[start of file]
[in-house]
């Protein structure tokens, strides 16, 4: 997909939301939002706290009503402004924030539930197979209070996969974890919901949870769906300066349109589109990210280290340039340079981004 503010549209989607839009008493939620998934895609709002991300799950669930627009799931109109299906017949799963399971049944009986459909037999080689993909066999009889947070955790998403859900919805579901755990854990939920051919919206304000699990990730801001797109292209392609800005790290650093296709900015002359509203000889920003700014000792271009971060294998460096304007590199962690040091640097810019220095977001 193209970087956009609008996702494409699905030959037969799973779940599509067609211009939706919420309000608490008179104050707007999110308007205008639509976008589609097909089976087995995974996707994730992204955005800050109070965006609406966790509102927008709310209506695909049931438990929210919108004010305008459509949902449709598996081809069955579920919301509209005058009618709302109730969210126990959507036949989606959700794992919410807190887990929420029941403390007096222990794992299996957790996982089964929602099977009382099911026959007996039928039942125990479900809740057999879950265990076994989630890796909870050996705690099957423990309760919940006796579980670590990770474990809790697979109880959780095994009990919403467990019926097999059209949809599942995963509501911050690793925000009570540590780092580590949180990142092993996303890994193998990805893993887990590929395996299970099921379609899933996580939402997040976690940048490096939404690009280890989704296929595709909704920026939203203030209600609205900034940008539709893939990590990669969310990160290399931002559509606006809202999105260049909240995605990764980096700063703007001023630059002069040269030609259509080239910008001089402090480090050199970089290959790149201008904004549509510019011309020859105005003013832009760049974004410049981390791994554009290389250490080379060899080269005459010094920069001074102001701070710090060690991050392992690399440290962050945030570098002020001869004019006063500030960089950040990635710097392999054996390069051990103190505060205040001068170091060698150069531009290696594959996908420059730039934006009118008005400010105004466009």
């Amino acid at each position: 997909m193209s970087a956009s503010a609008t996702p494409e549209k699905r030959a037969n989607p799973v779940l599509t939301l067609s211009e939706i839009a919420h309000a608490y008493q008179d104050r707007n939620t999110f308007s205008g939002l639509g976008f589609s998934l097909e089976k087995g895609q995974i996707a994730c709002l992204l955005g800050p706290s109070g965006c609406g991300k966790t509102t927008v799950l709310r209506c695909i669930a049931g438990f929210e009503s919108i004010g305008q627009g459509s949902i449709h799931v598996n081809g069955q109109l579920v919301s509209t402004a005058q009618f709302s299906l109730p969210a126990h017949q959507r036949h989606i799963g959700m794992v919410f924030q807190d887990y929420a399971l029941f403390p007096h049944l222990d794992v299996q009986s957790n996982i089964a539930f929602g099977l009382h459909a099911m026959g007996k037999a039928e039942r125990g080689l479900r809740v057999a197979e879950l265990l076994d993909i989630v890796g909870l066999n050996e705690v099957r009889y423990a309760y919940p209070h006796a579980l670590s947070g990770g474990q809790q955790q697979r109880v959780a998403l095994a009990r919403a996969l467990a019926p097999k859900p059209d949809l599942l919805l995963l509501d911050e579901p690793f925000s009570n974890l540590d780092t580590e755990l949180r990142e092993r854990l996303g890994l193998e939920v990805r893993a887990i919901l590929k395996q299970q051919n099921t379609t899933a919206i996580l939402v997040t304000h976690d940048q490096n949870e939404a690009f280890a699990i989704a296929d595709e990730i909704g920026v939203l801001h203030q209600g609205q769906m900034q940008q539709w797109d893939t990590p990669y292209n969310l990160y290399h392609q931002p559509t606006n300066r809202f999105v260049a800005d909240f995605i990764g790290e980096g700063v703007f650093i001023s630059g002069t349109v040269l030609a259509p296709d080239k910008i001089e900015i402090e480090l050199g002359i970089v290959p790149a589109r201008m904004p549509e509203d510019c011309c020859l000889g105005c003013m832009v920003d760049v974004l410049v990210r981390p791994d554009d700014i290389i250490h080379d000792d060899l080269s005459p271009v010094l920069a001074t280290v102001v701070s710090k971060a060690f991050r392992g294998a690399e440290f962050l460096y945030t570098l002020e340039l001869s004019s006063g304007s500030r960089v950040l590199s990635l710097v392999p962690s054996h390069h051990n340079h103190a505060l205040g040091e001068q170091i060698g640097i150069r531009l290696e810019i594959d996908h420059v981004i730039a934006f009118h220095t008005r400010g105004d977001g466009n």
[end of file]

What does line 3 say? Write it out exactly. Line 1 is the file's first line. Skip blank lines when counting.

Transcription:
């Amino acid at each position: 997909m193209s970087a956009s503010a609008t996702p494409e549209k699905r030959a037969n989607p799973v779940l599509t939301l067609s211009e939706i839009a919420h309000a608490y008493q008179d104050r707007n939620t999110f308007s205008g939002l639509g976008f589609s998934l097909e089976k087995g895609q995974i996707a994730c709002l992204l955005g800050p706290s109070g965006c609406g991300k966790t509102t927008v799950l709310r209506c695909i669930a049931g438990f929210e009503s919108i004010g305008q627009g459509s949902i449709h799931v598996n081809g069955q109109l579920v919301s509209t402004a005058q009618f709302s299906l109730p969210a126990h017949q959507r036949h989606i799963g959700m794992v919410f924030q807190d887990y929420a399971l029941f403390p007096h049944l222990d794992v299996q009986s957790n996982i089964a539930f929602g099977l009382h459909a099911m026959g007996k037999a039928e039942r125990g080689l479900r809740v057999a197979e879950l265990l076994d993909i989630v890796g909870l066999n050996e705690v099957r009889y423990a309760y919940p209070h006796a579980l670590s947070g990770g474990q809790q955790q697979r109880v959780a998403l095994a009990r919403a996969l467990a019926p097999k859900p059209d949809l599942l919805l995963l509501d911050e579901p690793f925000s009570n974890l540590d780092t580590e755990l949180r990142e092993r854990l996303g890994l193998e939920v990805r893993a887990i919901l590929k395996q299970q051919n099921t379609t899933a919206i996580l939402v997040t304000h976690d940048q490096n949870e939404a690009f280890a699990i989704a296929d595709e990730i909704g920026v939203l801001h203030q209600g609205q769906m900034q940008q539709w797109d893939t990590p990669y292209n969310l990160y290399h392609q931002p559509t606006n300066r809202f999105v260049a800005d909240f995605i990764g790290e980096g700063v703007f650093i001023s630059g002069t349109v040269l030609a259509p296709d080239k910008i001089e900015i402090e480090l050199g002359i970089v290959p790149a589109r201008m904004p549509e509203d510019c011309c020859l000889g105005c003013m832009v920003d760049v974004l410049v990210r981390p791994d554009d700014i290389i250490h080379d000792d060899l080269s005459p271009v010094l920069a001074t280290v102001v701070s710090k971060a060690f991050r392992g294998a690399e440290f962050l460096y945030t570098l002020e340039l001869s004019s006063g304007s500030r960089v950040l590199s990635l710097v392999p962690s054996h390069h051990n340079h103190a505060l205040g040091e001068q170091i060698g640097i150069r531009l290696e810019i594959d996908h420059v981004i730039a934006f009118h220095t008005r400010g105004d977001g466009n």